Ceiling Tiles

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A dropped ceiling is a secondary ceiling, hung below the main (structural) ceiling. It may also be referred to as a drop ceiling, T-bar ceiling, false ceiling, suspended ceiling, grid ceiling, drop in ceiling, drop out ceiling, or ceiling tiles and is a staple of modern construction and architecture in both residential and commercial applications.

Acoustic balance and control was another early objective of dropped ceilings.[8] A noisy room can overstimulate occupants, while a too quiet interior may seem dull and uninviting.The acoustic performance of suspended ceilings has improved dramatically over the years, with enhanced sound absorption and attenuation. This is sometimes achieved by adding insulation known as Sound Attenuation Batts (SABs), more commonly referred to as "sound batts", above the panels to help deaden sounds and keep adjacent rooms quieter.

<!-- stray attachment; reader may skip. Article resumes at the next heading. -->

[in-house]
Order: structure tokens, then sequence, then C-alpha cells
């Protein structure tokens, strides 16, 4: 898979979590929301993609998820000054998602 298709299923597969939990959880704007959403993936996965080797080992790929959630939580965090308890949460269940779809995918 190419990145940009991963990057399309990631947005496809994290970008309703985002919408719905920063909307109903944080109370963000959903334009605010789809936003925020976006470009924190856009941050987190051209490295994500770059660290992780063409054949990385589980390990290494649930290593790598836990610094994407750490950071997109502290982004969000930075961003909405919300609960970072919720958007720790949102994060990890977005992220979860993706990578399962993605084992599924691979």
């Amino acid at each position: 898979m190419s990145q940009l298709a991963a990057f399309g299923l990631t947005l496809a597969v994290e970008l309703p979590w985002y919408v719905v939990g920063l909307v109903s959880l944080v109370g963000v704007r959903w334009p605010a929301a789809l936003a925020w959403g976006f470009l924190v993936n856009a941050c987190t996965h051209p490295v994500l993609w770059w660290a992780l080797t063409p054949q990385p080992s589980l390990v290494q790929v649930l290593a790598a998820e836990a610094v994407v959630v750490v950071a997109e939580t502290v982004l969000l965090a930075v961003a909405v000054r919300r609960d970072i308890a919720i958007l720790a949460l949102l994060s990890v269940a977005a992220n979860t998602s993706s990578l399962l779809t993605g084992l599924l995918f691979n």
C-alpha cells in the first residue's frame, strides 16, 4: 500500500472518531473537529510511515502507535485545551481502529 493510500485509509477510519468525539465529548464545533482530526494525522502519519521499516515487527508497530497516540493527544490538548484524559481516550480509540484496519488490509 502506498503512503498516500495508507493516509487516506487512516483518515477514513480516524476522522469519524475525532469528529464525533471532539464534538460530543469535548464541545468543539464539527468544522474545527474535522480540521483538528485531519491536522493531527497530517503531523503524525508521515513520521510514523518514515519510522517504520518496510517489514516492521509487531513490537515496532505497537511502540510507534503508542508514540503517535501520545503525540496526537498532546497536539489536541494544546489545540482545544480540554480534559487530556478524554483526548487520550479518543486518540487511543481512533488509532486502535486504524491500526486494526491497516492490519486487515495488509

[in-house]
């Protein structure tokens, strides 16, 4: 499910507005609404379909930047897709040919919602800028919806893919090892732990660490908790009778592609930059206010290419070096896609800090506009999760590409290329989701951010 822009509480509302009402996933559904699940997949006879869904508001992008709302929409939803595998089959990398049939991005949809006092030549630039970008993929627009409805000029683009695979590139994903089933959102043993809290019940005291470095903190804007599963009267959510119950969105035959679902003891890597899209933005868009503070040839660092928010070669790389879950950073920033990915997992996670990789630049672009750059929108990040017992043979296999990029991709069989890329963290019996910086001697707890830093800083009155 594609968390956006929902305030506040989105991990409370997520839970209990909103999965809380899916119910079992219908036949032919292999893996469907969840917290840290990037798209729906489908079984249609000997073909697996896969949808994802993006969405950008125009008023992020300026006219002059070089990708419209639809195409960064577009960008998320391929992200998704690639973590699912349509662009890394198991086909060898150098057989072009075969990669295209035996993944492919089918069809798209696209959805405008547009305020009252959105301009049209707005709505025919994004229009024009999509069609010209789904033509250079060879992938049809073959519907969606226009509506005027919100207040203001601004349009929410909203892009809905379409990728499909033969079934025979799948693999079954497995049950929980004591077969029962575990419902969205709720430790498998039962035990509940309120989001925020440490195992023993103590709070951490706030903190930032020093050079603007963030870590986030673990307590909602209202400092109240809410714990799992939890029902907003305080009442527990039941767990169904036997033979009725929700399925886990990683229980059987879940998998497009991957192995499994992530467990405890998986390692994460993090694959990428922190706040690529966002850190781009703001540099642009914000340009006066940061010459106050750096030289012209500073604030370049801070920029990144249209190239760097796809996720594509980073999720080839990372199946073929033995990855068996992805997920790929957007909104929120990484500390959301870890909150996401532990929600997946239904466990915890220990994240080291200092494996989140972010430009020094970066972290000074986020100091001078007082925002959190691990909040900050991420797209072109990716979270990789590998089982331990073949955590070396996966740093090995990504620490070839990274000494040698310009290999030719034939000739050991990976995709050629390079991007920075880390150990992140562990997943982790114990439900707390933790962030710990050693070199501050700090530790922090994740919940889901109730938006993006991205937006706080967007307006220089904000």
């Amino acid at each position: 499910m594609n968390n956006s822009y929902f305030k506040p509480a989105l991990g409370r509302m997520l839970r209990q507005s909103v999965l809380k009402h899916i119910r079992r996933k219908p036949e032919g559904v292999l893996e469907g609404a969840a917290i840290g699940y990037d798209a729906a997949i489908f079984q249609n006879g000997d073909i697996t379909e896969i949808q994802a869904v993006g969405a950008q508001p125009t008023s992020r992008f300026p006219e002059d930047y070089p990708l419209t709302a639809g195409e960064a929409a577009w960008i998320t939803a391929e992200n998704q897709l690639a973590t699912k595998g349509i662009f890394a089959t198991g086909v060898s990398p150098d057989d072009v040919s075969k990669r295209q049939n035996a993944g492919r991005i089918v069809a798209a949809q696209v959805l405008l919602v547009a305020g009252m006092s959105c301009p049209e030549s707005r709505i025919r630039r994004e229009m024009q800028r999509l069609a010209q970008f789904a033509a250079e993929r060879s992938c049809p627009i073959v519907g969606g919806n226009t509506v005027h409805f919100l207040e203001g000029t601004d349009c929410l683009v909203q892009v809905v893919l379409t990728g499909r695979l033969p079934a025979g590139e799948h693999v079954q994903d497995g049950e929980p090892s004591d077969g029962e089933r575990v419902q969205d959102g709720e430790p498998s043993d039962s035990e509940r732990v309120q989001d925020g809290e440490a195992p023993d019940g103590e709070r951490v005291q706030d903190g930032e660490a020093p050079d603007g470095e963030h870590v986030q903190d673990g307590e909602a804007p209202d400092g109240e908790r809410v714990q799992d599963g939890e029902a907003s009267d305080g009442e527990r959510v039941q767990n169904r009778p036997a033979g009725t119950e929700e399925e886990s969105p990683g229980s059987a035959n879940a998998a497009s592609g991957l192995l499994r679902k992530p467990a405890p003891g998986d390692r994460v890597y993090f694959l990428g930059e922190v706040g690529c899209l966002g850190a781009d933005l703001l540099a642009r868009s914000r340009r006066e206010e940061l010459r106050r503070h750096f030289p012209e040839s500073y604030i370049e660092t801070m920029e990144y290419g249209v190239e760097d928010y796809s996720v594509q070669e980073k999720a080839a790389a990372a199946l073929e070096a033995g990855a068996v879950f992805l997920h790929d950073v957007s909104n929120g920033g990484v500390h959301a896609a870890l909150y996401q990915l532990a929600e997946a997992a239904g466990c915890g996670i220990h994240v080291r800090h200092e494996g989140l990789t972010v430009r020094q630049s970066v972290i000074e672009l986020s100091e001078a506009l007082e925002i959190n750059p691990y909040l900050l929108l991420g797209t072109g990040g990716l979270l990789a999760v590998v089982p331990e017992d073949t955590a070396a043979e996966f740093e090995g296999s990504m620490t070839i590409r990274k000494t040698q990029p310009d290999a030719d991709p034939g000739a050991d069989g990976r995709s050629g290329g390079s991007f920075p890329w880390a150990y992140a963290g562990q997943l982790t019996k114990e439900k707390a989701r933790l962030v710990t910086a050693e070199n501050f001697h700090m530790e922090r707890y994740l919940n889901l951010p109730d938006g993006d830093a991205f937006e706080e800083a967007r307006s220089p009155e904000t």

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FRP Panels

FRP Panels is a composite material made of a polymer matrix reinforced with fibres. The fibres are usually glass, carbon, aramid, or basalt. Rarely, other fibres such as paper or wood or asbestos have been used. The polymer is usually an epoxy, vinylester or polyester thermosetting plastic; and phenol formaldehyde resins are still in use.

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Drywall Grid Systems

A typical dropped ceiling consists of a grid-work of metal channels in the shape of an upside-down "T", suspended on wires from the overhead structure. These channels snap together in a regularly spaced pattern of cells. Each cell is then filled with lightweight ceiling tiles or "panels" which simply drop into the grid. The primary grid types are "Standard 1" (15/16 face), Slimline (9/16" grid), and concealed grid

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Doors

A door is a moving structure used to block off, and allow access to, an entrance to or within an enclosed space, such as a building or vehicle. Doors normally consist of a panel that swings on hinges on the edge, but there are also doors that slide or spin inside of a space.